Recently, paleontologists used a CT scanner to identify a newly discovered 220-million-year-old reptile without cracking open the encasing rock. The technique, which preserves the fossils undisturbed in their original configuration, could help paleontologists identify other hard-to-access fossils.
Nick Fraser, curator of vertebrate paleontology at the Virginia Museum of Natural History, decided to try a new approach once traditional methods failed to remove the fossils from the stone surrounding them. This stone, the sedimentary shale of the Solite Quarry on the Virginia-North Carolina border, is known for beautifully preserving Triassic specimens, Fraser says. It also makes the fossils difficult to study. “I could just see the ribs,” Fraser says. But he was sure there was more to discover, inside the stone.
Over the millennia, pressure had blurred the boundaries between stone and bone. The fossils were the same color as their surroundings, and Fraser and his associates couldn’t chisel away the rock or dissolve it with chemicals for fear of accidentally damaging the fragile fossils.
“They were almost hair-like bones,” says Pete Kroehler, a Smithsonian researcher who also worked on the specimen. Kroehler says he and Fraser decided to x-ray the specimens to see if they could use the images as a guide for preparing the fossils.
Fraser took the rock to the medical CT scanner at the local hospital in Martinsville, VA. “It was a little unusual for them,” he admits.
Although the bones had proved impossible to separate any other way, in the x-rays, the difference in density made them stand out from the rock. Since CT scans did reveal images of the bones, Fraser sent the specimens to researchers at Penn State who examined them with a higher-resolution industrial CT scanner. According to Tim Ryan, a Penn State research associate, an industrial scanner can have resolutions as close as 5 to 150 microns, compared with resolutions of about a millimeter on the best medical machines. Ryan says that a medical scanner’s resolution can reveal the larger parts of the bone, but not the fine-scale features necessary to really study a creature. “We were trying to substitute the CT scanner for the preparation process, so we could go in and digitally prepare it,” he says.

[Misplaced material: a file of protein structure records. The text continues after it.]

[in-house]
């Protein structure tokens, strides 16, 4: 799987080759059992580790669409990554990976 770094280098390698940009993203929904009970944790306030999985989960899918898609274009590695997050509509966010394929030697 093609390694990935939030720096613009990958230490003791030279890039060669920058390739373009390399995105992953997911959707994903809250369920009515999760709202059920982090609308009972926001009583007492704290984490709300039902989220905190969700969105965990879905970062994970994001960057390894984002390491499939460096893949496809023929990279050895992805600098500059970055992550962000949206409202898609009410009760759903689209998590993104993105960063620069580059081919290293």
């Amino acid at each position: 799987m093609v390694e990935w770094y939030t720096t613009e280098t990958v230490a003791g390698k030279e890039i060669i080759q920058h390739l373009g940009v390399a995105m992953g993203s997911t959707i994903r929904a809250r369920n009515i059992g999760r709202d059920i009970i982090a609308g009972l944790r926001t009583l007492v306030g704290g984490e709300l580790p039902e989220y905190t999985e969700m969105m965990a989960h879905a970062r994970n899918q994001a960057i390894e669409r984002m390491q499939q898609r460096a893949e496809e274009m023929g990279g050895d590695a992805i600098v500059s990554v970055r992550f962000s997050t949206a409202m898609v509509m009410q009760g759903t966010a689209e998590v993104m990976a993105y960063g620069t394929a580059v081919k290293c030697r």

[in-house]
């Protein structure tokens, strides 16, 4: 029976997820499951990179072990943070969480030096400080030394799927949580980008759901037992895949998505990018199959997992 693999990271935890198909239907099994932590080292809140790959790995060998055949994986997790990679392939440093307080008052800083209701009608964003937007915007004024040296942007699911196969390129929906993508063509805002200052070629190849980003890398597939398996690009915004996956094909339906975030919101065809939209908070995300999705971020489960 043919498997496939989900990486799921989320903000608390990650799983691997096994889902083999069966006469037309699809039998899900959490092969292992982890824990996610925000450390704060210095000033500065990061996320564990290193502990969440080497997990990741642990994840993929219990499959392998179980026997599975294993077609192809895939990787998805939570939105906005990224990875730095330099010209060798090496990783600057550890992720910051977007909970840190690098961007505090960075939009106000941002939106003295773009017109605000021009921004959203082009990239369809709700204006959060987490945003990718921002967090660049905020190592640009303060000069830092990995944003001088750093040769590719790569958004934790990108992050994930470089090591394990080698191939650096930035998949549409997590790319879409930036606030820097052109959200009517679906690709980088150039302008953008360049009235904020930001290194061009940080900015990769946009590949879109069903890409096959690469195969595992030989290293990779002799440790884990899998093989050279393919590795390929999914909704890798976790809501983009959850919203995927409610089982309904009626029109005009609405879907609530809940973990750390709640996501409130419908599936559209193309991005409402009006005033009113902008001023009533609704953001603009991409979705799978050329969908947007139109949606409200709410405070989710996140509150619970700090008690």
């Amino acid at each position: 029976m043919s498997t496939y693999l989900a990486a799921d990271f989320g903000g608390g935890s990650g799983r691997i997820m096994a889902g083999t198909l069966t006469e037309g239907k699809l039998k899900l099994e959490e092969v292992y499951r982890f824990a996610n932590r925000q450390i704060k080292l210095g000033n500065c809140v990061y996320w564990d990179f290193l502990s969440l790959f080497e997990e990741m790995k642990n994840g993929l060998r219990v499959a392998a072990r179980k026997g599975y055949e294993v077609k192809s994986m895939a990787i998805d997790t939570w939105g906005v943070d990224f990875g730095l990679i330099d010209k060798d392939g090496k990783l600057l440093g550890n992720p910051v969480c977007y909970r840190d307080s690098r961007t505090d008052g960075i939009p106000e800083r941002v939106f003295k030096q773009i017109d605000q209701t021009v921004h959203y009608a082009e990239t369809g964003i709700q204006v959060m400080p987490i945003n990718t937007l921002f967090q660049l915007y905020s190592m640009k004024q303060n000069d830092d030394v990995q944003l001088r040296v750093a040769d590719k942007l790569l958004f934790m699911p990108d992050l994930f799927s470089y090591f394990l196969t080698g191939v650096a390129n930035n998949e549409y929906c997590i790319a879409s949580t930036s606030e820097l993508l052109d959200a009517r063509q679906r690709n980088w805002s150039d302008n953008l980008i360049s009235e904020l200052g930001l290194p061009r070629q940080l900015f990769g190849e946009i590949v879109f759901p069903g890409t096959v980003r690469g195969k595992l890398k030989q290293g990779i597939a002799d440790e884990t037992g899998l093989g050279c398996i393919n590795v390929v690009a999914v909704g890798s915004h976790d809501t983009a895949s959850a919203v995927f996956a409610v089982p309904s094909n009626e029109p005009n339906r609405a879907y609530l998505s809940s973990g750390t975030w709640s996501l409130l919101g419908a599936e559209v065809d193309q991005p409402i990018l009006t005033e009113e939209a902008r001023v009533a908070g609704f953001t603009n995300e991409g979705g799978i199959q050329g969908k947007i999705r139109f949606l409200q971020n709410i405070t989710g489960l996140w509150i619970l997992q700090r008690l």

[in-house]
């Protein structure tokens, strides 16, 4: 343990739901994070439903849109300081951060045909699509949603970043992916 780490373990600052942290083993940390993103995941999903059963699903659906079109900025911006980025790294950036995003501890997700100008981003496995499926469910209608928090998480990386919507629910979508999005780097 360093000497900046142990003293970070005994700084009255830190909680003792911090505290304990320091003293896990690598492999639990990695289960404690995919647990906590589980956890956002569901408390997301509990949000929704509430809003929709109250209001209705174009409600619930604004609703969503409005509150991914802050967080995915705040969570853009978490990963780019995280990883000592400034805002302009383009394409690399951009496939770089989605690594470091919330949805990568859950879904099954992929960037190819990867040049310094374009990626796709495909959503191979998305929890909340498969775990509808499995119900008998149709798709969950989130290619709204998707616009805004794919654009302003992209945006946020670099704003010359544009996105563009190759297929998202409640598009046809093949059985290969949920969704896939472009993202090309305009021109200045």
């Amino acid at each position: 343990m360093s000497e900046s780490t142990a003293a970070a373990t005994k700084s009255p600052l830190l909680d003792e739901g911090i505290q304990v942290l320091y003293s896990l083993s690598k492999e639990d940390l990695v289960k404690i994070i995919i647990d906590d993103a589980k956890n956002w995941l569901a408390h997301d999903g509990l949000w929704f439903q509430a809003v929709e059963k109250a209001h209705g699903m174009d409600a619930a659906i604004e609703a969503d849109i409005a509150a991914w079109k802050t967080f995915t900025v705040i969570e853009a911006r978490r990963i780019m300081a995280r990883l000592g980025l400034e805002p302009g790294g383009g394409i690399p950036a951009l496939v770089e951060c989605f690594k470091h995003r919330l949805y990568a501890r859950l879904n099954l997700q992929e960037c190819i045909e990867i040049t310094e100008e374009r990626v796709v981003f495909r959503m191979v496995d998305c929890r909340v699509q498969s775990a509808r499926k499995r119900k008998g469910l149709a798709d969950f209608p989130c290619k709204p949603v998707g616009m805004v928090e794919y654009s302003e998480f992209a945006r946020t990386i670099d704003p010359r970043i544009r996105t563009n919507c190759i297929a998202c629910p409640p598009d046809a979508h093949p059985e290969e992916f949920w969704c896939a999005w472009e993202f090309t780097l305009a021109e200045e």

Scanning the fossils was tricky, Ryan says, because the CT scanner isn’t designed to scan flat, oblong objects like the sheets of rock encasing the specimen. X-rays weaken, or attenuate, as they pass through rock, so they could not travel all the way through the long side of the stone. The Penn State researchers turned the problem to their advantage by orienting the rock so that the x-rays penetrated only as far as the fossil before weakening. Ultimately, this allowed them to get a better picture of the fossil.
The scans could not fully resolve some of the smallest bones, but the resulting image was good enough for Fraser to study and identify the fossils without breaking apart the rock. He determined that the creature was long-necked, used its wings to glide, and had curved feet that suggest it lived in trees. Because the fossils remain encased in their original position, there is no doubt about how bones are connected at joints.
Tim Rowe, director of the Vertebrate Paleontology Lab at the University of Texas at Austin, where one of the first industrial CT scanners was installed, says the number of instances of difficult specimens is growing, and he expects this type of approach to become increasingly common. “I think in the next 10 to 20 years … it will become a standard technique,” he says. Rowe believes that the approach, in addition to accessing hard-to-get-to fossils, can save a lot of time. “It probably took a day or two to scan that thing of Nick’s, while it might have taken a year or two to prepare it in a traditional way,” he says.